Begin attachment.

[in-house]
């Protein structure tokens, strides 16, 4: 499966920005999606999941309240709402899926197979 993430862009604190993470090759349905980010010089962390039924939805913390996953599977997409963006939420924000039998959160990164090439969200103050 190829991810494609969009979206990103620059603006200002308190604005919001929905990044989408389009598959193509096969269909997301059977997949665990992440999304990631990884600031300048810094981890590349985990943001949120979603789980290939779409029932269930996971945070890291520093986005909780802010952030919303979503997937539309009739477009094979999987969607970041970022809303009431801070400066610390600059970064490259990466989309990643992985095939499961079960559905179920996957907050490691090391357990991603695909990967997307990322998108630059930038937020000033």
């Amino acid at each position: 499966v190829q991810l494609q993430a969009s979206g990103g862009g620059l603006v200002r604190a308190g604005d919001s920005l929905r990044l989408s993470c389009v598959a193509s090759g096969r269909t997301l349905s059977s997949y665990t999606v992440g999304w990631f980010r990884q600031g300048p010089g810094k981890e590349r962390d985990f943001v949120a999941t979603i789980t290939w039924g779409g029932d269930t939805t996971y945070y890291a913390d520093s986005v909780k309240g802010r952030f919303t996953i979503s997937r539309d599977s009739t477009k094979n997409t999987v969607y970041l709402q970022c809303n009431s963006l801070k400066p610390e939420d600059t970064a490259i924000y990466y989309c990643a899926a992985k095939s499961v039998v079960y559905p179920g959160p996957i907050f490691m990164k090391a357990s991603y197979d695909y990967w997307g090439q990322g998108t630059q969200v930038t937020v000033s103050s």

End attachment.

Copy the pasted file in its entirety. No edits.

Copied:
[in-house]
């Protein structure tokens, strides 16, 4: 499966920005999606999941309240709402899926197979 993430862009604190993470090759349905980010010089962390039924939805913390996953599977997409963006939420924000039998959160990164090439969200103050 190829991810494609969009979206990103620059603006200002308190604005919001929905990044989408389009598959193509096969269909997301059977997949665990992440999304990631990884600031300048810094981890590349985990943001949120979603789980290939779409029932269930996971945070890291520093986005909780802010952030919303979503997937539309009739477009094979999987969607970041970022809303009431801070400066610390600059970064490259990466989309990643992985095939499961079960559905179920996957907050490691090391357990991603695909990967997307990322998108630059930038937020000033």
């Amino acid at each position: 499966v190829q991810l494609q993430a969009s979206g990103g862009g620059l603006v200002r604190a308190g604005d919001s920005l929905r990044l989408s993470c389009v598959a193509s090759g096969r269909t997301l349905s059977s997949y665990t999606v992440g999304w990631f980010r990884q600031g300048p010089g810094k981890e590349r962390d985990f943001v949120a999941t979603i789980t290939w039924g779409g029932d269930t939805t996971y945070y890291a913390d520093s986005v909780k309240g802010r952030f919303t996953i979503s997937r539309d599977s009739t477009k094979n997409t999987v969607y970041l709402q970022c809303n009431s963006l801070k400066p610390e939420d600059t970064a490259i924000y990466y989309c990643a899926a992985k095939s499961v039998v079960y559905p179920g959160p996957i907050f490691m990164k090391a357990s991603y197979d695909y990967w997307g090439q990322g998108t630059q969200v930038t937020v000033s103050s």